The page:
By: Darcy Alexander

Brunel University hosted a Write for Rights campaign event in the Library last month to celebrate Human Rights Day.

Every year on December 10th, Amnesty International celebrates with hundreds of thousands of people around the world by sending letters and signing an online petition on behalf of political prisoners; otherwise recognised as ‘Writeathon’.

With aims to convince government officials to release people imprisoned for expressing their opinions (“prisoners of conscience”) by supporting human rights defenders, stopping torture, commute death sentences, and end other human right abuses.

Letter writing is at the heart of Amnesty International’s human rights campaigning, and 55 years of human rights activism boasts success. However, Amnesty stress that “volume matters”; the more writers and participants, the more letters, the more emails, the more influence is generated on government officials.

In July 2012, Yecenia Armenta was taken into police custody in Mexico and brutally tortured. The police beat and raped her for hours and threatened to kill her children. In spite of independent medical evidence that torture took place, the ‘confession’ was used to charge Yecenia with no proof at all.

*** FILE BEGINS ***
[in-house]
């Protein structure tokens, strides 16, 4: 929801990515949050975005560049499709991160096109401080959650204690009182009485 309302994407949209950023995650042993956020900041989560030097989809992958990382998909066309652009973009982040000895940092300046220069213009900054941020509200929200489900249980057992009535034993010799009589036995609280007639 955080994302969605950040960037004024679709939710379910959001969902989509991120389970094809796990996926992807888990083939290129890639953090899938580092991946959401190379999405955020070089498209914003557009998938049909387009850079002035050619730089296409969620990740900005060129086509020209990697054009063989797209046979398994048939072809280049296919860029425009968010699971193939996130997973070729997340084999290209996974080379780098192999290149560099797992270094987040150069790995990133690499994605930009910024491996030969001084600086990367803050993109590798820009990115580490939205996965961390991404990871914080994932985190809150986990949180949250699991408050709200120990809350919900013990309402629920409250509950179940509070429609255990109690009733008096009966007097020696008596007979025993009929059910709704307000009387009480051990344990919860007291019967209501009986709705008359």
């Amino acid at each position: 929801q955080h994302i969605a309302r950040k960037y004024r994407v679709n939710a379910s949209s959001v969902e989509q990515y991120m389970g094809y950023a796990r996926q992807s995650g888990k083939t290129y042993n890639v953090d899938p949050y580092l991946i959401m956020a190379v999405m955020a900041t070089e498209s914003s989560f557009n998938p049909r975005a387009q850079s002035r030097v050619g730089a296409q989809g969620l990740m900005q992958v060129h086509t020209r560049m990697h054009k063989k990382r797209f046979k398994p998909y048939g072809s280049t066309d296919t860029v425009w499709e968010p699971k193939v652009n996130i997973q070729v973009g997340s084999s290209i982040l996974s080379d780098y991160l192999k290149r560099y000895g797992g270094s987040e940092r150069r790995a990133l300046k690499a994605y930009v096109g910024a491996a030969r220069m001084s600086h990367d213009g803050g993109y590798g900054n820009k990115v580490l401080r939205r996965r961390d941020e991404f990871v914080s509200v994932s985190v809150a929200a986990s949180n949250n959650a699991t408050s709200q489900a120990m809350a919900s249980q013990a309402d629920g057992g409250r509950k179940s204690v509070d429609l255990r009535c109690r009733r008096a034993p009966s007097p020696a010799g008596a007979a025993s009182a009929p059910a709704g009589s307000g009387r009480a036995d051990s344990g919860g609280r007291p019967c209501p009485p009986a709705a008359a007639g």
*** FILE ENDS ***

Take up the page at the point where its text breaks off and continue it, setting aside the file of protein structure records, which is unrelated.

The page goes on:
In 2015 Yecenia Armenta, said, “Right now I am overwhelmed by feelings that I am still coming to terms with. I feel joy, and so much emotion. To everyone who has stood by me, I give my heartfelt thanks. Without this support, my freedom would have been almost impossible. I want to thank you and to urge you to continue your efforts, don’t stop the beautiful work you are doing for the human rights of others. Sometimes justice is delayed, but it comes.”

She is now free.

This year, there are 12 cases ranging from a photojournalist to an albino being hunted for body parts. By getting involved, you could help these people fight for their justice.

How do I get involved?

The three step process is simple, by using case sheets and sample letters, you construct your letters digitally however, hand written letters prove most effective as it ‘demonstrates a deeper level of concern for the case’. Following this, you send to the address listed on each case sheet and report your letters.

Ioanna Skoura set up Brunel Amnesty group as she finds it “exciting to bring a positive change and impact on people’s lives.”

To find out more information and get involved, click here